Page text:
These outcomes are the direct result of years of austerity imposed by previous right-wing governments. Under the Liberal government of Jean Charest (2003-2012), Québec began to centralize public health resources in an effort to optimize costs and cut middle management. However, the effect of this centralization was the loss of autonomy and agency within regions and communities. As a result, resources were redirected to hospitals to the detriment of community healthcare centers and long-term care institutions such as the now infamous CHSLD (Centres hospitaliers de soins de longue durée).

Under Philippe Couillard’s leadership (2015-2018), Québec instituted the Barrette health reform initiative (named after then Health Minister Gaetan Barrette). With the goal of optimizing and cutting the supposedly bloated healthcare system, these reforms introduced timed limits for each service rendered and largely dehumanized care. Many practitioners denounced the reforms, stressing that they placed healthcare workers under extreme pressure to rapidly dispense with patients, thus undermining the quality of administered care.

Another crucial component of this reform was the cutting of superfluous expenses, such as the partial dismantling of the Public Health Agency, the entity responsible for crisis preparedness and response. Under Legault’s leadership, the agency suffered even more cutbacks.

The ugly truth is that Québec’s healthcare system has struggled to meet public needs for decades. Conversations surrounding the impossible workloads of carers, excessive wait times and the appalling conditions of those living in long-term care have blighted public discourse for years. Québec entered this crisis with an already weakened healthcare system and under the leadership of a neoliberal government acting to undermine public sector institutions. This is a political crisis masquerading as a health crisis.

Shifting the blame

The turn to policing signals the government’s desire to place blame on individual citizens. Despite the clear political origins of this crisis, we are increasingly told that our individual actions are driving the pandemic. A study conducted by the University of Toronto and Montréal’s HEC shows that, in Canada, the government’s discourse progressively changed its focus from calling on communities and organizations, to calling on individuals to “do their part.”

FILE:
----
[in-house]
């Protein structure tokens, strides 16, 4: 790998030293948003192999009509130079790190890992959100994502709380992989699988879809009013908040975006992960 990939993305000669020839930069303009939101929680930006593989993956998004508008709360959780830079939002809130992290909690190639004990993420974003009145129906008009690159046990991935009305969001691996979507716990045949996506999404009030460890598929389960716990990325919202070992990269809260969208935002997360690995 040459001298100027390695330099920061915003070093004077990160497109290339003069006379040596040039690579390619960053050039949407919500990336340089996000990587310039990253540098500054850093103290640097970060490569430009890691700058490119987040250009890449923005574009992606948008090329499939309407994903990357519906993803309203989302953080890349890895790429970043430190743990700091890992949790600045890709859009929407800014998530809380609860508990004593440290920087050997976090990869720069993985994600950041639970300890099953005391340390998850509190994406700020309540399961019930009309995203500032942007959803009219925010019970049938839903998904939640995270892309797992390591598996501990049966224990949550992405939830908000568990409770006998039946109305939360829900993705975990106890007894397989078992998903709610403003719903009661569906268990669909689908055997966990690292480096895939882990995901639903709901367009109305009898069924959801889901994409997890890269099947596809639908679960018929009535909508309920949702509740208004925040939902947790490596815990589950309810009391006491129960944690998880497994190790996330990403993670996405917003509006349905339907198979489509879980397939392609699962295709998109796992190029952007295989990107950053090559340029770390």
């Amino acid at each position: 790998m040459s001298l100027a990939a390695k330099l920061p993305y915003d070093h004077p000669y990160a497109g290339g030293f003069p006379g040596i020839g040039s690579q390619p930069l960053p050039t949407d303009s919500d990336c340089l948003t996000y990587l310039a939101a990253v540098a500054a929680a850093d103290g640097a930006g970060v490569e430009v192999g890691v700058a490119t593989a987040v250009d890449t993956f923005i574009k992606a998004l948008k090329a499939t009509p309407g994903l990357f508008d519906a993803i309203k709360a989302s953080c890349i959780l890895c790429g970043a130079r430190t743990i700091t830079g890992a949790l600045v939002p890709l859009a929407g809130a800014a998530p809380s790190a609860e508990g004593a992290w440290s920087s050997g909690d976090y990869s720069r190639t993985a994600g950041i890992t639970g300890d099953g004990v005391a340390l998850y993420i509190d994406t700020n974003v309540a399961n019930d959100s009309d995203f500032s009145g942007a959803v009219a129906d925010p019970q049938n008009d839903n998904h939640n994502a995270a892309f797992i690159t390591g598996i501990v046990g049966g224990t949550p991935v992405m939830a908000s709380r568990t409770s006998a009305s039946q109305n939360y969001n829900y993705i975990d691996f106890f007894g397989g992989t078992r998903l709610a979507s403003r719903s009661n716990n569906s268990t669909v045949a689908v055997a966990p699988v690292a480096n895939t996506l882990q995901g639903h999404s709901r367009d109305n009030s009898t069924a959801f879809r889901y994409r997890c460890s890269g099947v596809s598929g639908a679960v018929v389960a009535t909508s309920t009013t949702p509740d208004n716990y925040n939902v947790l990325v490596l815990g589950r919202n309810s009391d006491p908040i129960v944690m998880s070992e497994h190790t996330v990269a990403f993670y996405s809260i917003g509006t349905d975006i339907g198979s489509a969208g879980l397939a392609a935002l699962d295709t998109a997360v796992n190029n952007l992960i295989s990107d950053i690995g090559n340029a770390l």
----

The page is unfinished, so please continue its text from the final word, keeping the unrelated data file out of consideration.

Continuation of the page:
Legault’s government is not alone here. Recently, the British government attracted criticism for a condescending advertising campaign which has been criticized for appearing to blame individuals for the uncontrolled spread of the virus. Just as we have seen here, the government apparently wishes to direct public attention away from its culpability towards individualizing responsibility for the rise in infections.

By shaming individuals for engaging in low-risk behaviours such as outdoor walks with friends, Legault is attempting to shield his government from criticism. Rather than acknowledge their responsibility as leaders and experts, officials are choosing to add to the already heavy psychological burden this pandemic has wrought on citizens by refusing to take ownership for their failures.

The decision to police the COVID crisis goes a step further. Beyond assigning blame, measures such as the curfew now impose legal penalties on citizens. This is significant, given the lack of evidence to back up the policy in the first place. While the curfew may have some effect in reducing the spread of the virus—though this is questionable given that most outbreaks are directly linked to schools and workplaces—it will likely have a detrimental and asymmetrical impact on the most vulnerable Québec residents. It also constitutes a worrying shift towards the collective acceptance of authoritarian policies in times of crisis. This curfew is amplifying the suffering of the poorest and most vulnerable citizens; in other words, those who have already faced increased hardship because of the pandemic.

It is of critical importance, therefore, that the public hold the government to account for its political failings and decisions. This is unlikely to be the last crisis we face, given that climate change is gradually increasing the likelihood of future pandemics. If we let officials off the hook for their clear mismanagement, we risk setting a disastrous precedent, one that will lead to further suffering and loss. The death of elders during the first wave of the pandemic, combined with the avoidable lethality of the second wave, demonstrates this clearly, yet there have been few calls for accountability and reform. This needs to change.

Elizabeth Leier is a freelance journalist and graduate student at Concordia University in Montreal. Her interests include international politics, foreign policy and climate justice. Follow her on Twitter @ElizabethELeier.